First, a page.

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N701TD accident description

Kansas map... Kansas list
Crash location 37.666667°N, 97.016945°W
Nearest city Augusta, KS
37.694462°N, 96.989203°W
2.4 miles away
Tail number N701TD
Accident date 08 Oct 2004
Aircraft type Sinclair Zenith 701
Additional details: None

NTSB Factual Report

On October 8, 2004, about 1800 central daylight time, an experimental amateur-built tailwheel Sinclair Zenith CH 701 airplane, N701TD, sustained substantial damage when the airplane nosed over during a landing at a private airstrip near Augusta, Kansas. The personal flight was operating under 14 CFR Part 91. Visual meteorological conditions prevailed at the time of the accident. No flight plan was on file. The pilot reported no injuries. The flight originated from a private airstrip near Augusta, Kansas, at 1750.

The pilot's accident report stated:

On touch down at private strip, landing slightly heavy but nothing

excessive. Left main wheel contacted a slight depression and the axle

separated. Left gear mainspring dug in causing plane to nose over

[and] rotate to the left. Left over momentum caused the right wing

to then strike the runway. After stopping, the tail then dropped back

onto the ground.

The pilot stated that there was 68.5 hours of total time on the axle assembly and his safety recommendation stated that the "accident would not have happened if the axle assembly have been designed with adequate structure ... ."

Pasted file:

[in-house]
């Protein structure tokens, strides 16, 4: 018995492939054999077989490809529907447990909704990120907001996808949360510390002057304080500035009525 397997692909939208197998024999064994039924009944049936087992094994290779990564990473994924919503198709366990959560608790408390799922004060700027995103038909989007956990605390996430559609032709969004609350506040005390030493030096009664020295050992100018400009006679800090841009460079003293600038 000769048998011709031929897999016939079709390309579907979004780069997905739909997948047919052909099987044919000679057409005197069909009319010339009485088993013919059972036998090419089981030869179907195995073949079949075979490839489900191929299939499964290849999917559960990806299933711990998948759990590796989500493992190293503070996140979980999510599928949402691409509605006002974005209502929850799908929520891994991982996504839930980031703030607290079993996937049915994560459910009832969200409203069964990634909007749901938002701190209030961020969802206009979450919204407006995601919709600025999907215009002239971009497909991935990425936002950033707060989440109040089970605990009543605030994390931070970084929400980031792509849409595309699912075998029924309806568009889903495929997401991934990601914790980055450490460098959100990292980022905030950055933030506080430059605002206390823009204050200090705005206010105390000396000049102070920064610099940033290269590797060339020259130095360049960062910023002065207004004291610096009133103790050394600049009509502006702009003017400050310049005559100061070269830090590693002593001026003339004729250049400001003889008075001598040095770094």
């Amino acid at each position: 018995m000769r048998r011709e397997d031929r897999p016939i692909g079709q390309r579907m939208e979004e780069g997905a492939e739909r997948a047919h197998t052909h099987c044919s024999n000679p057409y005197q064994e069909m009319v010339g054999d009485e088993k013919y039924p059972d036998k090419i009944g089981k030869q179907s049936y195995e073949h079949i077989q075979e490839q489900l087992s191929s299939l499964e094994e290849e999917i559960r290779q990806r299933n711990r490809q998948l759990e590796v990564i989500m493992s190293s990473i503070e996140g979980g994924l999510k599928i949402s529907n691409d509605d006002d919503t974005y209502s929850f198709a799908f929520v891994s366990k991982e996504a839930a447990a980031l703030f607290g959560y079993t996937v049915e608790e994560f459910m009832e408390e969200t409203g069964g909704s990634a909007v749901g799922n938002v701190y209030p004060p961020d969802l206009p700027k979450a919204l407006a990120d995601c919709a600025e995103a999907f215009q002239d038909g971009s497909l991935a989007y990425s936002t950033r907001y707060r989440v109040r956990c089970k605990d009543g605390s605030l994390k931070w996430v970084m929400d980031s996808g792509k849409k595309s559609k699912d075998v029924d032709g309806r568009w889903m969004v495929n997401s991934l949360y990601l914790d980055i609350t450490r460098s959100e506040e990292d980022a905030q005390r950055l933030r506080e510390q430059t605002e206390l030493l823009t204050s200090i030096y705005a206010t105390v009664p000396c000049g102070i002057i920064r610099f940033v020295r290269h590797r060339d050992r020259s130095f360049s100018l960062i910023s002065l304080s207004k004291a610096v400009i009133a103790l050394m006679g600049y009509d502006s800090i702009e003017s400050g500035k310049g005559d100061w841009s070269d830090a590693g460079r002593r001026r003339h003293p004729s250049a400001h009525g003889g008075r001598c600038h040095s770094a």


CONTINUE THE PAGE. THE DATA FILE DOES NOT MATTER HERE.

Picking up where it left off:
Matco Mfg, the axle manufacturer, was contacted. The manufacturer stated that ownership changed in November of 2000. The earlier company produced the WHLA7 Flange Mount Axles shipped with the accident airplane's kit. The current company designed the same model axle to have a "reinforcing ring welded to the base at the axle flange interface and the larger diameter hole in the flange base that accepts the axle stub." The manufacturer issued a Service Bulletin SRV101804 that showed the new design and an exchange program. That service bulletin is available through their website,, on its technical support page and is appended to the docket material associated with this case.

NTSB Probable Cause

The manufacturer's inadequate design/production of the landing gear axle leading to its separation and the airplanes subsequent nose over during the landing roll.. A factor was the axle's separation from its spring.

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